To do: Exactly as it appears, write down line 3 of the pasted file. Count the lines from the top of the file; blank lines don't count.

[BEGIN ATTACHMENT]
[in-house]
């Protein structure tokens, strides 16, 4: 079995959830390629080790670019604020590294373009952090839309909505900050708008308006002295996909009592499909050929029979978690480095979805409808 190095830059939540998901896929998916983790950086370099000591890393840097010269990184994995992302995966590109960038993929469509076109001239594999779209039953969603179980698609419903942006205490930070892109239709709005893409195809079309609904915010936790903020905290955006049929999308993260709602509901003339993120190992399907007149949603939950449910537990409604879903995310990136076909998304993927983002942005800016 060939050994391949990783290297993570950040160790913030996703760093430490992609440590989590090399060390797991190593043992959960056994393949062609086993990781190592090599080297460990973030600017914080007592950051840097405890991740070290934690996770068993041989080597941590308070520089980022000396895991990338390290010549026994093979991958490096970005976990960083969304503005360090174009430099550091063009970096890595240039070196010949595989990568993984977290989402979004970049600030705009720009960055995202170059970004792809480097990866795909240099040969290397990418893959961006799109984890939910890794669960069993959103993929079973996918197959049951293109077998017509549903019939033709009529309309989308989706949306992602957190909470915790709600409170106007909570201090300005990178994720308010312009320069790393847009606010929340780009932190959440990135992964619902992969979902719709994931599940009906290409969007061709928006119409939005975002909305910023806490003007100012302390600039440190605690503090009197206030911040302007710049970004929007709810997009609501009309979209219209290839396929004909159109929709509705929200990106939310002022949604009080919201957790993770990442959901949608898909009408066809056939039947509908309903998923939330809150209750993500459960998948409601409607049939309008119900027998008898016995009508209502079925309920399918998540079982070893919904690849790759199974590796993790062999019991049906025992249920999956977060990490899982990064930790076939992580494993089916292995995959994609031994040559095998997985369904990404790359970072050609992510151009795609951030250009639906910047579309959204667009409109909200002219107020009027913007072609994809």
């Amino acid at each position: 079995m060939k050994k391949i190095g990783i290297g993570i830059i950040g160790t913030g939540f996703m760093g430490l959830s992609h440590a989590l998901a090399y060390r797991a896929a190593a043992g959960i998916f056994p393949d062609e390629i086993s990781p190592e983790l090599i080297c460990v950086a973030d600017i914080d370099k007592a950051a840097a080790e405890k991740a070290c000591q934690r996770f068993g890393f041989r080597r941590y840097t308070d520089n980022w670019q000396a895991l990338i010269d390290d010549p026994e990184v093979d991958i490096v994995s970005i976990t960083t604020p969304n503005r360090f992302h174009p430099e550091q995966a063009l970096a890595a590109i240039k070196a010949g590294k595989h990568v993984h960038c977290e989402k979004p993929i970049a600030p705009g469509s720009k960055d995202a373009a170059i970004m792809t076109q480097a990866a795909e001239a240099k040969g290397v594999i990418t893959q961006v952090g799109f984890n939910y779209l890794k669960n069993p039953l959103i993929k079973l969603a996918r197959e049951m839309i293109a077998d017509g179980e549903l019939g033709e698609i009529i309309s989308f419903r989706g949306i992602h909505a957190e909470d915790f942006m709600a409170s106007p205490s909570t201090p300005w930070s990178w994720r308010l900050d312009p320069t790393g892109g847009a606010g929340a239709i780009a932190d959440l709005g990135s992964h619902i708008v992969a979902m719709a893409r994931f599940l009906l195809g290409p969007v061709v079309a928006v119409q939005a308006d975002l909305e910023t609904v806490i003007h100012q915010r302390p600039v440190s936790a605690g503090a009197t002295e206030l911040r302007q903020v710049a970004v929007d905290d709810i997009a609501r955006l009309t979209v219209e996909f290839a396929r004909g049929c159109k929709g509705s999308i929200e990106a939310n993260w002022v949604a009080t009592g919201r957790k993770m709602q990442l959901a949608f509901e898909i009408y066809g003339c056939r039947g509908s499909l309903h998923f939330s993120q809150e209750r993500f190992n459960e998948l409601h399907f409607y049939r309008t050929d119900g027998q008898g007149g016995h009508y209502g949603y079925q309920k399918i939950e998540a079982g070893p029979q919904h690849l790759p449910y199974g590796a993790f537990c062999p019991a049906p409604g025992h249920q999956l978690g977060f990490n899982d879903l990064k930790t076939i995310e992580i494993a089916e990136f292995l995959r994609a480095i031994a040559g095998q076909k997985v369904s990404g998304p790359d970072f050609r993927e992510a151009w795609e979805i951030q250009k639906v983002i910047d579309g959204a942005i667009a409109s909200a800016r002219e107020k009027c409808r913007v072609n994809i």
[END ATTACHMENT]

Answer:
């Amino acid at each position: 079995m060939k050994k391949i190095g990783i290297g993570i830059i950040g160790t913030g939540f996703m760093g430490l959830s992609h440590a989590l998901a090399y060390r797991a896929a190593a043992g959960i998916f056994p393949d062609e390629i086993s990781p190592e983790l090599i080297c460990v950086a973030d600017i914080d370099k007592a950051a840097a080790e405890k991740a070290c000591q934690r996770f068993g890393f041989r080597r941590y840097t308070d520089n980022w670019q000396a895991l990338i010269d390290d010549p026994e990184v093979d991958i490096v994995s970005i976990t960083t604020p969304n503005r360090f992302h174009p430099e550091q995966a063009l970096a890595a590109i240039k070196a010949g590294k595989h990568v993984h960038c977290e989402k979004p993929i970049a600030p705009g469509s720009k960055d995202a373009a170059i970004m792809t076109q480097a990866a795909e001239a240099k040969g290397v594999i990418t893959q961006v952090g799109f984890n939910y779209l890794k669960n069993p039953l959103i993929k079973l969603a996918r197959e049951m839309i293109a077998d017509g179980e549903l019939g033709e698609i009529i309309s989308f419903r989706g949306i992602h909505a957190e909470d915790f942006m709600a409170s106007p205490s909570t201090p300005w930070s990178w994720r308010l900050d312009p320069t790393g892109g847009a606010g929340a239709i780009a932190d959440l709005g990135s992964h619902i708008v992969a979902m719709a893409r994931f599940l009906l195809g290409p969007v061709v079309a928006v119409q939005a308006d975002l909305e910023t609904v806490i003007h100012q915010r302390p600039v440190s936790a605690g503090a009197t002295e206030l911040r302007q903020v710049a970004v929007d905290d709810i997009a609501r955006l009309t979209v219209e996909f290839a396929r004909g049929c159109k929709g509705s999308i929200e990106a939310n993260w002022v949604a009080t009592g919201r957790k993770m709602q990442l959901a949608f509901e898909i009408y066809g003339c056939r039947g509908s499909l309903h998923f939330s993120q809150e209750r993500f190992n459960e998948l409601h399907f409607y049939r309008t050929d119900g027998q008898g007149g016995h009508y209502g949603y079925q309920k399918i939950e998540a079982g070893p029979q919904h690849l790759p449910y199974g590796a993790f537990c062999p019991a049906p409604g025992h249920q999956l978690g977060f990490n899982d879903l990064k930790t076939i995310e992580i494993a089916e990136f292995l995959r994609a480095i031994a040559g095998q076909k997985v369904s990404g998304p790359d970072f050609r993927e992510a151009w795609e979805i951030q250009k639906v983002i910047d579309g959204a942005i667009a409109s909200a800016r002219e107020k009027c409808r913007v072609n994809i």